Some families who headed to Disney over the holidays walked away from the Magical Kingdom with more than happy memories.
Seven visitors—all of them under the age of 21—to Disney theme parks in California contracted measles during visits between 15 to 20 December.
Three further residents are suspected of having the airborne virus, which is preventable by vaccine and had all but been eradicated in the U.S. since 2000.
Officials claim measles—which is seeing a comeback—can remain infectious for nine days, and speculate that it may have come from overseas visitors. Six of the seven sufferers weren't vaccinated (two of whom, presumably the 8-month-old baby, were too young). Two were from Utah, the rest from California.
Of course the Department of Public Health is now stating the obvious: Don't want measles? Get vaccinated. It's not rocket science.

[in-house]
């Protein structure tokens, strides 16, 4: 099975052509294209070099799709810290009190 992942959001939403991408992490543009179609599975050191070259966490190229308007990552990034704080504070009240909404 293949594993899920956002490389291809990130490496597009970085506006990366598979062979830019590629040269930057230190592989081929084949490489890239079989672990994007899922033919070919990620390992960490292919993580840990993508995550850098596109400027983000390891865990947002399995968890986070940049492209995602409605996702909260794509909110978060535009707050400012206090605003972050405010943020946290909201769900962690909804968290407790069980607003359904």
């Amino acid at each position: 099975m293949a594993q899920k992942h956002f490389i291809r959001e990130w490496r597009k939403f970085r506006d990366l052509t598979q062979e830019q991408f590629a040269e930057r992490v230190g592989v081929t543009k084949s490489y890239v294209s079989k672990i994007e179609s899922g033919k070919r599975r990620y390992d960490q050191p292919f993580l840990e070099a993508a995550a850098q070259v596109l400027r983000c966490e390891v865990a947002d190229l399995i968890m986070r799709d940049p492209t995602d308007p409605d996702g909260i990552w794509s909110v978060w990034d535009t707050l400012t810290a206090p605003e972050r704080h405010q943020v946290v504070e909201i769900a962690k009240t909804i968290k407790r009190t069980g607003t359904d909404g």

As viruses go, measles spreads through highly contagious symptoms that resemble the common cold, such as coughing and sneezing, and is followed by an angry red rash on the infected person's face, eyes and body.
Measles is bad for business, so Disney officials were quick to reassure the public that none of its staff has the virus and that "probably 90 to 95 per cent [of visitors] were vaccinated."
A bit of skepticism and critical thinking goes a long way.
While I don't have blind faith in modern medicine, it seems perverse to me not to protect our children against viruses we were lucky enough to avoid as kids.
Isn't it time to bury the McCarthy hatchet, and admit that some degree of vaccination just makes sense?